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FBI reviewing 1946 Georgia lynching case

Nearly 60 years after a white mob lynched two black couples and got away with it, the FBI is taking another look at the case.  Civil rights activists have pressed witnesses to come forward to help close the nation's last unsolved public lynching.
Loy Harrison, left, is shown in this file photo taken on July 26, 1946, with Sheriff J.M. Bond, center, of Oconee County and Coroner W.T. Brown of Walton County, where four black people were slain near Monroe, Ga., the day before. AP
/ Source: The Associated Press

Nearly 60 years after a white mob lynched two black couples on a summer afternoon and got away with it, the FBI is taking another look at the case.

FBI agent Stephen Emmett said the case is being reviewed "to insure that any recent technology or techniques could be used to enhance the prior investigation." He would not elaborate and said a decision on whether to actually reopen the investigation has not yet been made.

The bureau refused to say why it had taken a renewed interest in the 1946 case.

Civil rights activists have pressed witnesses to come forward and break the silence, which they say is the nation's last unsolved public lynching.

"The African-American community in Walton County told me years ago if we're going to get justice it has to come from the federal government," said state Rep. Tyrone Brooks, president of the Georgia Association of Black Elected Officials. "Our hope is that the federal government will take this case and move it to a federal jury."

Freedom of Information Act request
The Associated Press learned about the renewed federal interest when the FBI recently denied a 13-month-old request by the news organization to see the bureau's 3,770-page case file on the lynching. The FBI rejected the request, saying the release of the file could interfere with a pending investigation.

"FBI headquarters and the Department of Justice asked us to take another look at the case," said Agent Steve Lazarus, a spokesman with the FBI's Atlanta office.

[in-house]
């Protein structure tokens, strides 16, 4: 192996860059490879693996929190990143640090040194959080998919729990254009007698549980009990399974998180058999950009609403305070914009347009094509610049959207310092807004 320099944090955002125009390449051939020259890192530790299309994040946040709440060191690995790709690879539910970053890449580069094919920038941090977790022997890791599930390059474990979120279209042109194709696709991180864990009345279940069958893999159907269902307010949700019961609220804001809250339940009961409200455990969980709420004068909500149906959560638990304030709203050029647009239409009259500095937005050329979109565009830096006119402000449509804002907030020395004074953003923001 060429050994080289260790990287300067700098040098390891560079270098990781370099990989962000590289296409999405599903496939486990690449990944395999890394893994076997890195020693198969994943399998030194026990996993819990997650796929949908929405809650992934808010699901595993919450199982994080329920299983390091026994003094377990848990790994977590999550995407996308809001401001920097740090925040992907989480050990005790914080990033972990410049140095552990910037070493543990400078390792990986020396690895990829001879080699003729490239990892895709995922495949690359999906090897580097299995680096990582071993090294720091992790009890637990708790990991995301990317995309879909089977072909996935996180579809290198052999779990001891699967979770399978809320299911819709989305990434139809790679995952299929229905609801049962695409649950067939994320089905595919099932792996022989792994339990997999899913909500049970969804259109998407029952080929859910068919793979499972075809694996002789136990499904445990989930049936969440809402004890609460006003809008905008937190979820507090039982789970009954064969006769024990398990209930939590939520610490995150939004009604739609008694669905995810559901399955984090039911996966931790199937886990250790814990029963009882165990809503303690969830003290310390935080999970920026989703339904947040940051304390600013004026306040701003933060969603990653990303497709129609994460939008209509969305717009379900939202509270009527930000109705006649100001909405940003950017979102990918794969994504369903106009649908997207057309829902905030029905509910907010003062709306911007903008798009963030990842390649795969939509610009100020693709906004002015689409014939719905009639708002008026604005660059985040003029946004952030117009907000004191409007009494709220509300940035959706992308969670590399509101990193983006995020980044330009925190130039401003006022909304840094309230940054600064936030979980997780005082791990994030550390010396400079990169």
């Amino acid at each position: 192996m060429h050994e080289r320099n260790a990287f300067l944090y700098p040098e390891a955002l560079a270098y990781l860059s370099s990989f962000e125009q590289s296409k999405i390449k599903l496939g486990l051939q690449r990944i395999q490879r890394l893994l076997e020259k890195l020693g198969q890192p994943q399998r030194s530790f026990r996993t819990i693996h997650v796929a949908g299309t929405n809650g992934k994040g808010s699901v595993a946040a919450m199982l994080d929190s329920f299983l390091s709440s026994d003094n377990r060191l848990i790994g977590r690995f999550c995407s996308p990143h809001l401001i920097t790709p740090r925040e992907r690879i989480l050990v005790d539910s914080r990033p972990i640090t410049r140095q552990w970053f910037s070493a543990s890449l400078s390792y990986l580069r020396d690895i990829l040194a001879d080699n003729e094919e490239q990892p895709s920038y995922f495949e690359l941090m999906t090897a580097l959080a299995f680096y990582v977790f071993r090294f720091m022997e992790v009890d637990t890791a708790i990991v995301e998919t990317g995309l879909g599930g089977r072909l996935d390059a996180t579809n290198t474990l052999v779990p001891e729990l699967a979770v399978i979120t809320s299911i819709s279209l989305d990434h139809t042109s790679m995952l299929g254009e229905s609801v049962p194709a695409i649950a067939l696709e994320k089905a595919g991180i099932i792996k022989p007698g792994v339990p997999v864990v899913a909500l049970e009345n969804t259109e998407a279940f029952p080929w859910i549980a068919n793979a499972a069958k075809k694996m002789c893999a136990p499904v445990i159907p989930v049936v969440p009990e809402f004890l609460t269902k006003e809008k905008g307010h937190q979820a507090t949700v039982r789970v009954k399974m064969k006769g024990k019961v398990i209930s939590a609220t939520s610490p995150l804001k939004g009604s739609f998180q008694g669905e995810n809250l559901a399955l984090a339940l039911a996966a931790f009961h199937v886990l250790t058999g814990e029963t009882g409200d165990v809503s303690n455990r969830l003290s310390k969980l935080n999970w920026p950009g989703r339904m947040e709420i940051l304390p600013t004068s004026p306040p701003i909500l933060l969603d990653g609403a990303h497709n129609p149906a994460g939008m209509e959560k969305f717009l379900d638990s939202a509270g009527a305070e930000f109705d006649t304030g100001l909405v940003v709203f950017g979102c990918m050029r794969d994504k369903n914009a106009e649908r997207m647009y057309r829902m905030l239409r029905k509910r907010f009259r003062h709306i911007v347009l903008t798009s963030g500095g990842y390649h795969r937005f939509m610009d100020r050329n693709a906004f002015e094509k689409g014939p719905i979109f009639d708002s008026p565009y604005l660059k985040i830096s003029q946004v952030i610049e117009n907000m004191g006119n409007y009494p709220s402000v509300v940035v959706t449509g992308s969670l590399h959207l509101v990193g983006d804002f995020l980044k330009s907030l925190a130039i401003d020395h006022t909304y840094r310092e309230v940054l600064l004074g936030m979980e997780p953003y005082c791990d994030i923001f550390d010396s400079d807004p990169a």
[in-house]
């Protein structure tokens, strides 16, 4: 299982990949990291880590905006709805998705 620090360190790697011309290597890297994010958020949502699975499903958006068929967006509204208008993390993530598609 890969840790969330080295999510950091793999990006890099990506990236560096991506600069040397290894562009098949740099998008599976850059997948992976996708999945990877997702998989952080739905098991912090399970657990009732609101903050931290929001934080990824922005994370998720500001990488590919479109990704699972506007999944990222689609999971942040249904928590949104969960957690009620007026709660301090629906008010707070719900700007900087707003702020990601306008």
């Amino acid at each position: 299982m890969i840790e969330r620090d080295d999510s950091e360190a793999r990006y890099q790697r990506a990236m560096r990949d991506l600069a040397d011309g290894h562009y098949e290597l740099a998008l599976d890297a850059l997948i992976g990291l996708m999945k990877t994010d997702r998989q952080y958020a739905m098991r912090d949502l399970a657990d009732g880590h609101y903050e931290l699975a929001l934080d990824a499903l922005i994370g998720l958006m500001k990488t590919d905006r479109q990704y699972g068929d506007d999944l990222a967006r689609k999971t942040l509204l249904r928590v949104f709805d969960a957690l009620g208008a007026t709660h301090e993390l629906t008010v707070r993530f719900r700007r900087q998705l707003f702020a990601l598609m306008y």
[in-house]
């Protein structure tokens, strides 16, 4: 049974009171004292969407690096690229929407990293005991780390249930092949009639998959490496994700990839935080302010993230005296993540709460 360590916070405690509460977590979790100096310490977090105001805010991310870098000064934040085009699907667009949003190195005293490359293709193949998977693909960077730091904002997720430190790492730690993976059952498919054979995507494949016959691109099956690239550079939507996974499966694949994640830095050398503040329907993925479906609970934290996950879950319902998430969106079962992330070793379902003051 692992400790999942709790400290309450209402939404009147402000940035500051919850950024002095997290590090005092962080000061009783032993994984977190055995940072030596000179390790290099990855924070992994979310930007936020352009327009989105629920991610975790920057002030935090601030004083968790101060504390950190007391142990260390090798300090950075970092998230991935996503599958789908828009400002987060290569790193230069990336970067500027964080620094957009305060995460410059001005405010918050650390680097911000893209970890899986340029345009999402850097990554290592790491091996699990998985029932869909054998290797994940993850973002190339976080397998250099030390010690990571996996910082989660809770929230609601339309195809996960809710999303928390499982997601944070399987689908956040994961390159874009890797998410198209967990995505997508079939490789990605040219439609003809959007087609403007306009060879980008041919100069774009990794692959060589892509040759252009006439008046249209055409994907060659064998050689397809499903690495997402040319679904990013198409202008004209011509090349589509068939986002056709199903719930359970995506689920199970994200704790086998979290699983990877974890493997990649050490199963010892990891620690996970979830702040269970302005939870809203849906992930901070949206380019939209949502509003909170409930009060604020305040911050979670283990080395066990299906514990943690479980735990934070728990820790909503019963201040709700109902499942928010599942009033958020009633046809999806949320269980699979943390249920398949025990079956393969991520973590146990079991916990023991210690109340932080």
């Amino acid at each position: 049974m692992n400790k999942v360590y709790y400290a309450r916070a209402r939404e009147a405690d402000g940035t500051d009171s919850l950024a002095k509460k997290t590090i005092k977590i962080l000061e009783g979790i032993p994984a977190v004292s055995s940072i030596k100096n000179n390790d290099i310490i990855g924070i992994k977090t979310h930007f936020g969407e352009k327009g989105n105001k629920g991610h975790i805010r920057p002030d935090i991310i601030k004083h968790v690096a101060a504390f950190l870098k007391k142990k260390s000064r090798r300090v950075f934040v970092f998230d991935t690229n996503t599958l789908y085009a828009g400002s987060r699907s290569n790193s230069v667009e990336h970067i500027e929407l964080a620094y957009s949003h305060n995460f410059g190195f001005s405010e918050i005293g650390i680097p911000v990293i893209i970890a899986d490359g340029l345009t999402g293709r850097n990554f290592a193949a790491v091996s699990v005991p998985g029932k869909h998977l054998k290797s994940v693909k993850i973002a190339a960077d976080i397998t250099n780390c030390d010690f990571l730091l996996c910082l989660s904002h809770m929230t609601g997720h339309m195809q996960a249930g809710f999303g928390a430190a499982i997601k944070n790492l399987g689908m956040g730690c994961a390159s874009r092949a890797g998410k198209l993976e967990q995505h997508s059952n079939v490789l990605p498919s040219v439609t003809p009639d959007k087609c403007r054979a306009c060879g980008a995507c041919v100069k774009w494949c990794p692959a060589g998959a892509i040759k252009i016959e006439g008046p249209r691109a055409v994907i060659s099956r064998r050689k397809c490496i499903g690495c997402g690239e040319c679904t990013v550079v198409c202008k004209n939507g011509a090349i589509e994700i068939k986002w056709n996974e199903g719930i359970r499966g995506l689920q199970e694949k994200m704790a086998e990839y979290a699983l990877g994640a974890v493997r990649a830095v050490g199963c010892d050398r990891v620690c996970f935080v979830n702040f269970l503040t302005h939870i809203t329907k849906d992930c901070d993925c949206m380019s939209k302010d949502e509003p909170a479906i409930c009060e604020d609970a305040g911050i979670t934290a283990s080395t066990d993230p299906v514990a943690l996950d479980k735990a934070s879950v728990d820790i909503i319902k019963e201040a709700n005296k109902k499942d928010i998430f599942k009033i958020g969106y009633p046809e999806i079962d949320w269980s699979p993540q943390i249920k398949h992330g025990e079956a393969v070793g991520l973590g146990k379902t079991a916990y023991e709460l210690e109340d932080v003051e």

The agency has previously released only a 500-page summary of the case file, which names 55 suspects. However, no one has ever been charged in the lynchings and it is unclear how many of those suspects are still alive.

Roger and Dorothy Malcom and George and Mae Murray Dorsey were riding with Loy Harrison, a white farmer, when they were killed on July 25, 1946, in Monroe, a few days after Roger Malcom got into a fight with a white man, stabbing him.

Harrison had paid $600 to bail Malcom out of jail in exchange for Malcom working in his 1,000-acre farm.

The mob forced them out of the car, dragged them down a trail near a bridge over the Apalachee River and shot them, according to an FBI report. Harrison was spared.

Brazen daylight slayings
What made the lynchings more horrific, said author Laura Wexler, was how public and brazen they were.

"This didn't happen under cover of darkness. It happened at 5 or 6 in the afternoon," said Wexler, whose book "Fire in a Canebrake" chronicles the killings. "There's no evidence that shows they were wearing any kind of mask."

The FBI was ordered to investigate the case in 1946 by President Truman but was thwarted by a lack of witnesses. The Georgia Bureau of Investigation says it still pursues every lead it gets and has never closed the case.

Retired FBI agent Bill Fleming, who has volunteered to help investigate the murders in Monroe, said suspects or witnesses who may still be alive might want to clear their conscience.

"You've got these people that are old, and when you get older it's easier to frighten these people that wouldn't talk in the 1940s," said the 33-year FBI veteran.

Brooks said the FBI's involvement is one more step in ending the "conspiracy of silence" that has protected the perpetrators. "It's a stain on our history and a burden on our souls," he said.